...one max out the annual contributions into their 401-K and Roth @ the beginning of the year or send periodic payments? *
How would you quantify the risks? *Is this where dollar cost averaging comes into play? * :-/
There has been quite a bit of research on this topic. If you have a lump sum, historically you have had a higher probability of maximizing return (in stock market and bond investments) if you invest it as a lump sum as soon as possible. The reason for this is simple: there are far more periods of positive returns than there are for negative returns. Waiting to DCA the lump sum tends to reduce your overall return.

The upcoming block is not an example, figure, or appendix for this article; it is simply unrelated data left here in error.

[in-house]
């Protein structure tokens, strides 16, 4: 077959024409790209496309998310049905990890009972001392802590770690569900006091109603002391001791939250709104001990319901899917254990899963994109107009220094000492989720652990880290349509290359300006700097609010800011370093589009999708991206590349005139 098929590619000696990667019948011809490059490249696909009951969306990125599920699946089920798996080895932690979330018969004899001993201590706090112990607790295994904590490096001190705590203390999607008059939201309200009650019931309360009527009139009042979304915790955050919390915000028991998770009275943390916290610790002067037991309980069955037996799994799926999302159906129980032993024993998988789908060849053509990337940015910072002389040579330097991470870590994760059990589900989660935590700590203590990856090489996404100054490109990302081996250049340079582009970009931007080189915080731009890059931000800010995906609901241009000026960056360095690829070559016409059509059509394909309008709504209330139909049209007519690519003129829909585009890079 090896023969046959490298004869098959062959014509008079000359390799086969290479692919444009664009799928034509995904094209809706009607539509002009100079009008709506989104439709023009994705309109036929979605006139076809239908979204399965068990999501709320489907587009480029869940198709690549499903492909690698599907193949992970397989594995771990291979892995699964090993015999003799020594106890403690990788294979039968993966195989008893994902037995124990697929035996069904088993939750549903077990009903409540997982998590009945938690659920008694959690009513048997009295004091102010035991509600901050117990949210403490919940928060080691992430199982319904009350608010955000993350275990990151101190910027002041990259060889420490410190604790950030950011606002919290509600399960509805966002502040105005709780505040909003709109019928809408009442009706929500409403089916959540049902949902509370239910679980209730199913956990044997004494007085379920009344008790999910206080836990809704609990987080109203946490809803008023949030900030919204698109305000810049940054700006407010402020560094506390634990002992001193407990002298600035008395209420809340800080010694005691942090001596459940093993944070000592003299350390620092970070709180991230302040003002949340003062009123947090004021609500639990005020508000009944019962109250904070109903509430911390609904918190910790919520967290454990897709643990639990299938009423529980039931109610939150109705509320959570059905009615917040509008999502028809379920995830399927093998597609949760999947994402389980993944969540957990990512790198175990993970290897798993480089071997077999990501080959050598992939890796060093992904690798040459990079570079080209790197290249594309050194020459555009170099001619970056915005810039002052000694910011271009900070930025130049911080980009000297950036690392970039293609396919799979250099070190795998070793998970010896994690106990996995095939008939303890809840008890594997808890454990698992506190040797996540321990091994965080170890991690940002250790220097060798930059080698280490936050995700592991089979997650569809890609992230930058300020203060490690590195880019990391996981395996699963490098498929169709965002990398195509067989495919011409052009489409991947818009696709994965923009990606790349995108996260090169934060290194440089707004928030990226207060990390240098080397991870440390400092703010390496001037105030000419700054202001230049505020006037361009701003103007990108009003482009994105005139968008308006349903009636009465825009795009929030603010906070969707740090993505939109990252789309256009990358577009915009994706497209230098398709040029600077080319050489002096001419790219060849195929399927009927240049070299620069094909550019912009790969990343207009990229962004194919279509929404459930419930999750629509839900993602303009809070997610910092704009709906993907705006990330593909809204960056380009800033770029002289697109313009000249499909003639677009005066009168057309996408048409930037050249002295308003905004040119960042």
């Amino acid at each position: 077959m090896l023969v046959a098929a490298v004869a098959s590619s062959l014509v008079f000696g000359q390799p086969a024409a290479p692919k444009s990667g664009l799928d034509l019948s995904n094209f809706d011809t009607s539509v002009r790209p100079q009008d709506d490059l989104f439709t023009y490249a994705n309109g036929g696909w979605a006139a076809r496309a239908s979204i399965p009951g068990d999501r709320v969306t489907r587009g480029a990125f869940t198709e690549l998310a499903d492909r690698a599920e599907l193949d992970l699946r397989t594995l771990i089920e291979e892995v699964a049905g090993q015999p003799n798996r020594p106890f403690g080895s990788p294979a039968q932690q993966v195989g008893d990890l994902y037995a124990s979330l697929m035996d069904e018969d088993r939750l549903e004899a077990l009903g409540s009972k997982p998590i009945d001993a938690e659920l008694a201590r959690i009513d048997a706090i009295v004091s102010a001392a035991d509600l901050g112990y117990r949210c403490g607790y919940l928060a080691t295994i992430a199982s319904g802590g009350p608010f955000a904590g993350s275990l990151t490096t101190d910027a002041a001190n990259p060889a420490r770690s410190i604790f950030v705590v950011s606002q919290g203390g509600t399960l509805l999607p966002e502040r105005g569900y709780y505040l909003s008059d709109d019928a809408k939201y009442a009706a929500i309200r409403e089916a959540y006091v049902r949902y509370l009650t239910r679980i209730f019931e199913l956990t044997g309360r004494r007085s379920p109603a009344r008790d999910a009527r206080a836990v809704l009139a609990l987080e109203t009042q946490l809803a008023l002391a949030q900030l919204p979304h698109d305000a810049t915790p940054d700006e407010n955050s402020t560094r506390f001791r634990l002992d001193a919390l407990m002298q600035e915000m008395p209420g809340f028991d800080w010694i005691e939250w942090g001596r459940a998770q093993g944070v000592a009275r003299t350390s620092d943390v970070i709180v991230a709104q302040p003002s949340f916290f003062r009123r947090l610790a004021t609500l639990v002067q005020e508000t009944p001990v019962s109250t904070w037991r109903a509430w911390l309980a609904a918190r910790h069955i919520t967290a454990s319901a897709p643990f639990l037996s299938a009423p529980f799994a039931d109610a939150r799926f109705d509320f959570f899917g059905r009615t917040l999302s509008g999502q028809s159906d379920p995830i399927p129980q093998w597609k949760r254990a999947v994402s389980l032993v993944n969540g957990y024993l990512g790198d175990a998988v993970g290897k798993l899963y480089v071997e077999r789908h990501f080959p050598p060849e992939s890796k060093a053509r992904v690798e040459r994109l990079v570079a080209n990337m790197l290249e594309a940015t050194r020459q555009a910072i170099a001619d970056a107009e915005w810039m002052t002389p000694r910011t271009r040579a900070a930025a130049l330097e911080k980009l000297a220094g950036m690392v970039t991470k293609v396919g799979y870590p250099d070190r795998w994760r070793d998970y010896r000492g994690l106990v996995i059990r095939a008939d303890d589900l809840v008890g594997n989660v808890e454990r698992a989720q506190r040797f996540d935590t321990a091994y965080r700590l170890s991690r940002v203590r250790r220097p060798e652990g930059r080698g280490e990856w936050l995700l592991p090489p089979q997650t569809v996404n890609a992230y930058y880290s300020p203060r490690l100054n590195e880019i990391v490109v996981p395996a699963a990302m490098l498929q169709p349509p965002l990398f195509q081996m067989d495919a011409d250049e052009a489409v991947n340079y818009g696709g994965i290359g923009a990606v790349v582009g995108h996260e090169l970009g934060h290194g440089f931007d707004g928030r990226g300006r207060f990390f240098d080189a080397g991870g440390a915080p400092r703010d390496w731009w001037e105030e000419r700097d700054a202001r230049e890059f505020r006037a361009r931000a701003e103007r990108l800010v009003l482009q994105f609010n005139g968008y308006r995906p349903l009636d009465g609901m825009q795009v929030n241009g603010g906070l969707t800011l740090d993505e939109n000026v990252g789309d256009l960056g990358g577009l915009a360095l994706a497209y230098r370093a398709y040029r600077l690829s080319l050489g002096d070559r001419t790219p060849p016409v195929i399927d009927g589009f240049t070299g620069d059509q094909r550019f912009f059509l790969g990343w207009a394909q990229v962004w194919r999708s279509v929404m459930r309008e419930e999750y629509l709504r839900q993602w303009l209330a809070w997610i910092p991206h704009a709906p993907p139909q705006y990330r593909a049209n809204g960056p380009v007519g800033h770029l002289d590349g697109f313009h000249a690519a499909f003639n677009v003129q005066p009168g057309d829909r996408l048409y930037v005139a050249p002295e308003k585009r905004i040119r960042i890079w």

However, it is clearly possible to invest a lump sum just prior to a large decline in the markets. In this case, waiting to invest at least some of the money would avoid the losses associated with the decline in the markets. So there are no guarantees that a lump sum investment is best. What DCA does for you is reduce the risk of large losses. In a declining market, not all the money is losing at once.
So the choice of lump sum or dollar cost averaging a lump sum is simply another example of risk-reward trade-off.
There is another factor not explicitly mentioned in your post. Where is the lump sum currently residing that you are considering putting into your 401K or Roth? If the money is in cash, then the above arguments apply. If the money is in taxable stock or bond investments and is simply being laundered into equivalent tax deferred funds, the problem is different. Since the investments themselves are identical in this case, the movement of money into 401K or Roth provides only tax advantages. The details of your tax situation and the value of capital gains/losses on your income tax form has to be considered.